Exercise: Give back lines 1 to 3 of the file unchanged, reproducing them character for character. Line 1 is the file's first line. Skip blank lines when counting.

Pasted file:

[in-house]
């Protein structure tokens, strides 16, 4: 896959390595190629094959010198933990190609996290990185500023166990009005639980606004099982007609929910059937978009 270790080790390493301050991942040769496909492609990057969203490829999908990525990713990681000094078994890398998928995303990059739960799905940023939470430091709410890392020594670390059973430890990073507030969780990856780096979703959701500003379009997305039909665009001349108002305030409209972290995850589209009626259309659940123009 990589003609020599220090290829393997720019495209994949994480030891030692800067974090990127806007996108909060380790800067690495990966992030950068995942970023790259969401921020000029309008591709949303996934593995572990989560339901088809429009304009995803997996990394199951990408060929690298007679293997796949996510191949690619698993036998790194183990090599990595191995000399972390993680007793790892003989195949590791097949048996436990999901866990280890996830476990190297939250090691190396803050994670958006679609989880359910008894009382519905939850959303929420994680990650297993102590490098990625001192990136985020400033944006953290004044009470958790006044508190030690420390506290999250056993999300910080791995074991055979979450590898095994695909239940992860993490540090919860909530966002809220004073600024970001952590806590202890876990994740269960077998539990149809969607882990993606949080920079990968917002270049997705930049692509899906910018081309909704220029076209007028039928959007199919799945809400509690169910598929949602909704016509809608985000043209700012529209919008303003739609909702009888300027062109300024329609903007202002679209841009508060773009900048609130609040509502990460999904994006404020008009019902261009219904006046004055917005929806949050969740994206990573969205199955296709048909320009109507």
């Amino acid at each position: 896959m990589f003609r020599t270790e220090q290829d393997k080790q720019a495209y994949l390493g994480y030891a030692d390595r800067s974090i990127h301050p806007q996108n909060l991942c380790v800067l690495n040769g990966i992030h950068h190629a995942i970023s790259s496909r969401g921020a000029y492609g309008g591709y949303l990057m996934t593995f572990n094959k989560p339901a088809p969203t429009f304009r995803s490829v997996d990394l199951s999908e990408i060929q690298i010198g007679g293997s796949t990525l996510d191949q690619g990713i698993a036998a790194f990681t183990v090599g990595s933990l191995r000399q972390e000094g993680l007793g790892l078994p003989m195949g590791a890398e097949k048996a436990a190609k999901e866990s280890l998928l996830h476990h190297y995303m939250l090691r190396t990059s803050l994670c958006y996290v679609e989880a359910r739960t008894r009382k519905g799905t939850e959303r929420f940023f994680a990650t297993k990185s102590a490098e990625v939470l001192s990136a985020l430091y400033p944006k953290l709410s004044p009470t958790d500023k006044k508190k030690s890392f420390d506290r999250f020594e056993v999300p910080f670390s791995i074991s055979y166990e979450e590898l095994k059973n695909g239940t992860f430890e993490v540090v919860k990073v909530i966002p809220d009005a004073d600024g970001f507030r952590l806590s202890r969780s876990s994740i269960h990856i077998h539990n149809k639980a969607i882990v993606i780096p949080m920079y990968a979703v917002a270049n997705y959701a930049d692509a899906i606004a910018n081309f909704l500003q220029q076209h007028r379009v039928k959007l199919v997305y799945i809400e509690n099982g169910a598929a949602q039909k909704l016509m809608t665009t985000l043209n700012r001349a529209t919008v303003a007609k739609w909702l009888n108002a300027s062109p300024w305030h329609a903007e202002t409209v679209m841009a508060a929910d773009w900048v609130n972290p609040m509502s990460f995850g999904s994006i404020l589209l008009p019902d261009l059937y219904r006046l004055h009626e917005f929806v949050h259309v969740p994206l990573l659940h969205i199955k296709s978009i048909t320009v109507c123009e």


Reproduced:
[in-house]
């Protein structure tokens, strides 16, 4: 896959390595190629094959010198933990190609996290990185500023166990009005639980606004099982007609929910059937978009 270790080790390493301050991942040769496909492609990057969203490829999908990525990713990681000094078994890398998928995303990059739960799905940023939470430091709410890392020594670390059973430890990073507030969780990856780096979703959701500003379009997305039909665009001349108002305030409209972290995850589209009626259309659940123009 990589003609020599220090290829393997720019495209994949994480030891030692800067974090990127806007996108909060380790800067690495990966992030950068995942970023790259969401921020000029309008591709949303996934593995572990989560339901088809429009304009995803997996990394199951990408060929690298007679293997796949996510191949690619698993036998790194183990090599990595191995000399972390993680007793790892003989195949590791097949048996436990999901866990280890996830476990190297939250090691190396803050994670958006679609989880359910008894009382519905939850959303929420994680990650297993102590490098990625001192990136985020400033944006953290004044009470958790006044508190030690420390506290999250056993999300910080791995074991055979979450590898095994695909239940992860993490540090919860909530966002809220004073600024970001952590806590202890876990994740269960077998539990149809969607882990993606949080920079990968917002270049997705930049692509899906910018081309909704220029076209007028039928959007199919799945809400509690169910598929949602909704016509809608985000043209700012529209919008303003739609909702009888300027062109300024329609903007202002679209841009508060773009900048609130609040509502990460999904994006404020008009019902261009219904006046004055917005929806949050969740994206990573969205199955296709048909320009109507």
């Amino acid at each position: 896959m990589f003609r020599t270790e220090q290829d393997k080790q720019a495209y994949l390493g994480y030891a030692d390595r800067s974090i990127h301050p806007q996108n909060l991942c380790v800067l690495n040769g990966i992030h950068h190629a995942i970023s790259s496909r969401g921020a000029y492609g309008g591709y949303l990057m996934t593995f572990n094959k989560p339901a088809p969203t429009f304009r995803s490829v997996d990394l199951s999908e990408i060929q690298i010198g007679g293997s796949t990525l996510d191949q690619g990713i698993a036998a790194f990681t183990v090599g990595s933990l191995r000399q972390e000094g993680l007793g790892l078994p003989m195949g590791a890398e097949k048996a436990a190609k999901e866990s280890l998928l996830h476990h190297y995303m939250l090691r190396t990059s803050l994670c958006y996290v679609e989880a359910r739960t008894r009382k519905g799905t939850e959303r929420f940023f994680a990650t297993k990185s102590a490098e990625v939470l001192s990136a985020l430091y400033p944006k953290l709410s004044p009470t958790d500023k006044k508190k030690s890392f420390d506290r999250f020594e056993v999300p910080f670390s791995i074991s055979y166990e979450e590898l095994k059973n695909g239940t992860f430890e993490v540090v919860k990073v909530i966002p809220d009005a004073d600024g970001f507030r952590l806590s202890r969780s876990s994740i269960h990856i077998h539990n149809k639980a969607i882990v993606i780096p949080m920079y990968a979703v917002a270049n997705y959701a930049d692509a899906i606004a910018n081309f909704l500003q220029q076209h007028r379009v039928k959007l199919v997305y799945i809400e509690n099982g169910a598929a949602q039909k909704l016509m809608t665009t985000l043209n700012r001349a529209t919008v303003a007609k739609w909702l009888n108002a300027s062109p300024w305030h329609a903007e202002t409209v679209m841009a508060a929910d773009w900048v609130n972290p609040m509502s990460f995850g999904s994006i404020l589209l008009p019902d261009l059937y219904r006046l004055h009626e917005f929806v949050h259309v969740p994206l990573l659940h969205i199955k296709s978009i048909t320009v109507c123009e």